Most Americans go about their busy day un-tethered to a desktop PC and fixed broadband line. If we need information from the Internet while on the go, a mobile device, such as a smartphone or a tablet computer, have become our go-to tools to help us out.
According to the FCC, America has 142 million mobile Internet connections compared with 88 million fixed-location connections. Enabling these mobile connections, Pew estimates that 45% of American adults have a smartphone (at ~104 million), and 31% have tablets (at ~ 72 million).
As the FCC notes, “growth is particularly high in mobile Internet subscriptions.” A recent PC Magazine article suggests this may be due to “mobile-focused consumers looking to fulfill their needs with a smartphone or tablet rather than a desktop computer or even a laptop.” Desktops and laptops tend to demand a fixed-location connection to access the Internet, whereas smartphones and tablets do not.
About those mobile-focused consumers. This apparent shift should have important implications for the pro-consumer growth of U.S. broadband services. As the market seems to be telling us – there’re substitutes to fixed broadband. Powerful ones, with more coming down the pike all the time (such as LTE advanced). Consequently, this dynamism will push the marketplace – all providers – toward new and competitive ways to offer broadband to consumers.
Where markets are dynamic and competition thrives, the need for regulation should remain low, giving consumer-oriented innovation a better chance of flourishing.
Or, one would think.
Enter controversial Internet activist and ex-Obama official, Susan Crawford. Through her new writings, she has re-emerged as an outspoken advocate of outdated 19th Century ideologies to guide the development of our 21st Century communications infrastructure.
In her pessimistic view, our broadband marketplace is broken, with Americans getting anemic services at exorbitant prices. That’s because cartels of “evil,” profit-minded corporations have no incentive to give us what we “truly need” for a “better,” more “fair” society.
Not surprisingly, Crawford pooh-poohs wireless broadband, believing smartphones and tablets are no substitutes to PC’s connected to fixed-location broadband services. As a result, she stridently calls for the government-driven spread of taxpayer-supported, “future proof” wired gigabit networks as one way (among a phalanx of other 19th Century mandates) to rectify our broadband “crisis.”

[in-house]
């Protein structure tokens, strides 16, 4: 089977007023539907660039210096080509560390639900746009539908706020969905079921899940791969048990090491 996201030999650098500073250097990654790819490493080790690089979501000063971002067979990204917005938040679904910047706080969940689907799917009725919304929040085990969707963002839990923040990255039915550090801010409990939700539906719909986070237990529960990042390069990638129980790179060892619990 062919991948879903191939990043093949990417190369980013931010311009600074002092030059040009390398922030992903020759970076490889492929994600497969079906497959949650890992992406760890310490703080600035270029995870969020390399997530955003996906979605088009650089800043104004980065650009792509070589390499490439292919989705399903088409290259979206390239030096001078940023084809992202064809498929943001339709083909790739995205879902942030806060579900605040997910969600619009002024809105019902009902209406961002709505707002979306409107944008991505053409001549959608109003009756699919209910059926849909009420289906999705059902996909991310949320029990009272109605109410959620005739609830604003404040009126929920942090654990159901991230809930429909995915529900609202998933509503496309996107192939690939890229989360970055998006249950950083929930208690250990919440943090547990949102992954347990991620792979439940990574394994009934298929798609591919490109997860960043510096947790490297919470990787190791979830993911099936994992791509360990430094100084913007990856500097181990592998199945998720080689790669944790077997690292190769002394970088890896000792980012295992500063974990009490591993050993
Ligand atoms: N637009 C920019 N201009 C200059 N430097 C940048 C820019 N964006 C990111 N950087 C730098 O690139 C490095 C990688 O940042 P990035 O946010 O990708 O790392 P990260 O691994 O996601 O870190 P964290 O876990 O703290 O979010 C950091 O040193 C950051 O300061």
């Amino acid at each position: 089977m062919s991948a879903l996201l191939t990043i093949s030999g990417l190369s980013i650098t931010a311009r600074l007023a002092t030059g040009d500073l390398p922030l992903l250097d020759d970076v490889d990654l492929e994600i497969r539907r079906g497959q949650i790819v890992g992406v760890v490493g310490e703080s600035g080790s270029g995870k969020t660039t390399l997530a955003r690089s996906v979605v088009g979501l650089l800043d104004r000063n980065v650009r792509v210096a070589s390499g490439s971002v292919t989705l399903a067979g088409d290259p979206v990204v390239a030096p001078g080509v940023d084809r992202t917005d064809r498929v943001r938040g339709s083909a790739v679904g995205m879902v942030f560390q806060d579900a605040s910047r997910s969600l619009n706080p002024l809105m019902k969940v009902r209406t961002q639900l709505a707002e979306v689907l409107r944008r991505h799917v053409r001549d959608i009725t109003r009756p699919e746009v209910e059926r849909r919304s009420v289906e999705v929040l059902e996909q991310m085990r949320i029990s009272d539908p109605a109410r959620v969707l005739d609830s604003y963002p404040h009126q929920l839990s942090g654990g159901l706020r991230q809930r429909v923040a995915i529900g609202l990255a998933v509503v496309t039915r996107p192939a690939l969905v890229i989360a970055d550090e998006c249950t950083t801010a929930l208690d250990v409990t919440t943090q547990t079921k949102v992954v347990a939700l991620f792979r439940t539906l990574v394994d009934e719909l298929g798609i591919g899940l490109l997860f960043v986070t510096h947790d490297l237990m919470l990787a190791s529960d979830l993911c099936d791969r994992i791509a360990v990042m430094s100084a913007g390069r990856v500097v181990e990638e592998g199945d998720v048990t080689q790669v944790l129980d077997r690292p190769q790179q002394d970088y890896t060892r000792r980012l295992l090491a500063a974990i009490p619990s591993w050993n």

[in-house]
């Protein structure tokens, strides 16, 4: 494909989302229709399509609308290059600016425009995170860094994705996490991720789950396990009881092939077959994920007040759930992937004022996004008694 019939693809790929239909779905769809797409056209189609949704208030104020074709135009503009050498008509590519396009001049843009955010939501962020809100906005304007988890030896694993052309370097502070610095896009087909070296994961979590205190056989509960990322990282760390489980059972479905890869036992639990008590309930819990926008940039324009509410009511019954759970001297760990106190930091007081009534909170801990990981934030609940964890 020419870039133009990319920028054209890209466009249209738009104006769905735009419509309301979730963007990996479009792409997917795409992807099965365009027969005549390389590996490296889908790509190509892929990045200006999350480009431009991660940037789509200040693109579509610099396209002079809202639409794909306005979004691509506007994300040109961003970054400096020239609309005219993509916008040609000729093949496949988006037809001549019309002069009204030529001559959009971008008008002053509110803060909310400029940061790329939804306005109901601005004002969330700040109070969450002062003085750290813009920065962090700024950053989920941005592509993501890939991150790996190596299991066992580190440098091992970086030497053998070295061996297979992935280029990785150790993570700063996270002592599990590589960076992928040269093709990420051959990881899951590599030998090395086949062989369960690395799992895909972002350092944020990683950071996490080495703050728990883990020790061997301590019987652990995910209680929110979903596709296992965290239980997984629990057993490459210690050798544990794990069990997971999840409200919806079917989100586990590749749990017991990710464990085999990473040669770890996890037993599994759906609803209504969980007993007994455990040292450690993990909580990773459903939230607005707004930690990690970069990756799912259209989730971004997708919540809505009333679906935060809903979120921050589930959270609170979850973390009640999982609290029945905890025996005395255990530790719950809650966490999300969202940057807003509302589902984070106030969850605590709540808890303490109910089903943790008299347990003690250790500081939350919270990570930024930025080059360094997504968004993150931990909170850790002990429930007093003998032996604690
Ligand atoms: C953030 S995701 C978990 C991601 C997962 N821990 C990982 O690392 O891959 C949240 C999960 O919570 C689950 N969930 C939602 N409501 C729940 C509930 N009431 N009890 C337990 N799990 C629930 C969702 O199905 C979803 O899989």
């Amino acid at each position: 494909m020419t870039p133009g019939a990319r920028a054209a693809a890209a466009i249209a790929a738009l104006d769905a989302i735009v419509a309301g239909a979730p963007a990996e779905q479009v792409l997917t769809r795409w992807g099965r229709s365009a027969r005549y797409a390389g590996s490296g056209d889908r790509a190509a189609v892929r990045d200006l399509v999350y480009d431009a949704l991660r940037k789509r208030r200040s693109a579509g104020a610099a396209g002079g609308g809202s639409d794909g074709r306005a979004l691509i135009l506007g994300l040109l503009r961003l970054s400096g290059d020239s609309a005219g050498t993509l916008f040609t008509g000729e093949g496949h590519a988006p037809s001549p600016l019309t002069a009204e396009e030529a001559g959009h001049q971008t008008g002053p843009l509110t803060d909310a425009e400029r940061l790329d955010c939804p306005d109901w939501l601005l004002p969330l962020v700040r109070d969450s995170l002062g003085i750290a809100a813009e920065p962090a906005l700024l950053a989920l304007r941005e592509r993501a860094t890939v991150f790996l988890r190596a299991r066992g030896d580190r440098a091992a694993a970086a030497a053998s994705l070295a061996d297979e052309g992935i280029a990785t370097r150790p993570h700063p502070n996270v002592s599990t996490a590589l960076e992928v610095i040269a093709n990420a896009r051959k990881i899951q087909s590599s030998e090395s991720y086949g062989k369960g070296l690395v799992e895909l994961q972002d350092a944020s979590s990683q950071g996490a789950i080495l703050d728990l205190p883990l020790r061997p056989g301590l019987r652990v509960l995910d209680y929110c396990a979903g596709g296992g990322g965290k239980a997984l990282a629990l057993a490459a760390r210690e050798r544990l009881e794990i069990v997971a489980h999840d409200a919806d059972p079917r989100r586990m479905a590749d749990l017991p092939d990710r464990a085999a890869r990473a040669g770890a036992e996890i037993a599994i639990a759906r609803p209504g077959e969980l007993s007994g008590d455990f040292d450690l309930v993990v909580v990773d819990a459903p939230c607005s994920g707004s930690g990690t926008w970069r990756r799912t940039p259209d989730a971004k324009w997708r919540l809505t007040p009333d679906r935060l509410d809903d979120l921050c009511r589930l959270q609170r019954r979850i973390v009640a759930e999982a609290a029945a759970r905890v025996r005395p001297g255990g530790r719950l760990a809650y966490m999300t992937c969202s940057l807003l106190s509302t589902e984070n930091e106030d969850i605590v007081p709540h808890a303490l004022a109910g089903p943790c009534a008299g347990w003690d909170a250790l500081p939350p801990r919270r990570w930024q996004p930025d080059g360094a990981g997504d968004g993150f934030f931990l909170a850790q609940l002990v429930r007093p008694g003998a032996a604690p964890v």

Amazingly, her anti-market suggestions haven’t just evaporated into the ether like so much other hot air. The FCC seemingly agrees, and has itself gotten in on the gigabit “vision” thing, too.
In January, FCC Chairman, Julius Genachowski, issued a Gigabit City Challenge, calling for the creation of at least one wired, gigabit network in each state before 2015. In February, he doubled down on that by giving a rare, perhaps even unusual, warning to state legislators, hectoring them to avoid interfering with the development of taxpayer-supported broadband networks (such as those that could be gigabit enabled) if local residents approved them.
Now, I could go on and on about how government-subsidized gigabit networks harm the marketplace and local citizens. But I won’t. It’s beside the point. Rather, what’s really disturbing here is that the FCC’s Gigabit City Challenge and other pro-regulatory actions (like Net Neutrality) are emblematic of a larger problem. They start from the assumption that the market is broken. And worse yet, even when things are good – which they are – market control through regulation is somehow always required.
It’s a sort of heads-they-win, tails-the-marketplace-loses scenario that can only ever lead to “market fixing” mandates and proscriptions.
That’s because Crawford and our agency “leaders” now in Washington are essentially tech Eeyore’s, ceaselessly bemoaning their belief that what’s getting produced in the marketplace “will never work.” That only their ideas of what’s “future proof” is what matters, and the market be damned!
But wait a minute! If Crawford and her ilk can’t / won’t see that wireless broadband is an important substitute to fixed-location broadband, what else can’t / won’t they see? I mean, why should we trust their 19th Century “vision” when the marketplace seems to show otherwise?
The answer is, we shouldn’t.
Quite simply, U.S. broadband is an American success story. 15 years of largely unabated, private investment has allowed Internet access to reach over 98% of America. In more than 85% of the U.S. we have at least two wireline, facilities-based providers of broadband. And, there are at least four “national” facilities-based wireless carriers for consumers to choose from. Moreover, there are numerous ways to access the Internet via broadband facilities, such as DSL, 3G, 4G, cable, cable-fiber hybrid, FiOS, broadband over powerline, WISPs, wi-fi and satellite.
This growth – fostered by less 19th Century regulation, not more of it – continues to improve to the benefit of consumers and society.
We should ignore the sad ruminations of the tech Eeyores currently in power and heed the market’s guidance instead. It has a far greater chance of sustainably boosting consumer and societal welfare than outdated, 19th Century thinking, the latter of which would tether our progress to a fixed-location – the past – rather than onward.
Tech Eeyores may be fine for Winnie-the-Pooh’s world on Hundred Acre Wood. But out in the real world, their “answers” are about as solidly attached as Eeyore’s oft-errant tail.
Such child’s fantasy should not guide U.S. broadband policy.